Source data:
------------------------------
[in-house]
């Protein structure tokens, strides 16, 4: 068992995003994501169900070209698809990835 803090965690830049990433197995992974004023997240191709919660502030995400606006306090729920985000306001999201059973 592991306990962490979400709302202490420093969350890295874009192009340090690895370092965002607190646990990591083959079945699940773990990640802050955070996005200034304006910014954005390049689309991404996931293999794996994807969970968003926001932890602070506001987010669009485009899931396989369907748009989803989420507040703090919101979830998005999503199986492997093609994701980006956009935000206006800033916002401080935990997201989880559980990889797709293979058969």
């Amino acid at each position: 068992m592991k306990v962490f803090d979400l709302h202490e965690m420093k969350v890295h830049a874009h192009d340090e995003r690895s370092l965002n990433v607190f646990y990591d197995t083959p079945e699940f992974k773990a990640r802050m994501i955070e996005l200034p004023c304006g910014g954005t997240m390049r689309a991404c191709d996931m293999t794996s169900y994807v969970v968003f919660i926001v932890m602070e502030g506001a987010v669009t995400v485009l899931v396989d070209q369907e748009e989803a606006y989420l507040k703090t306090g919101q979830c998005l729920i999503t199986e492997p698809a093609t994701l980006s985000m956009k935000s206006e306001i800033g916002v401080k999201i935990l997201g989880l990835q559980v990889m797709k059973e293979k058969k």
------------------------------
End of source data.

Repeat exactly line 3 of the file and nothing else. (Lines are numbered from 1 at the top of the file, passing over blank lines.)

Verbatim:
């Amino acid at each position: 068992m592991k306990v962490f803090d979400l709302h202490e965690m420093k969350v890295h830049a874009h192009d340090e995003r690895s370092l965002n990433v607190f646990y990591d197995t083959p079945e699940f992974k773990a990640r802050m994501i955070e996005l200034p004023c304006g910014g954005t997240m390049r689309a991404c191709d996931m293999t794996s169900y994807v969970v968003f919660i926001v932890m602070e502030g506001a987010v669009t995400v485009l899931v396989d070209q369907e748009e989803a606006y989420l507040k703090t306090g919101q979830c998005l729920i999503t199986e492997p698809a093609t994701l980006s985000m956009k935000s206006e306001i800033g916002v401080k999201i935990l997201g989880l990835q559980v990889m797709k059973e293979k058969k």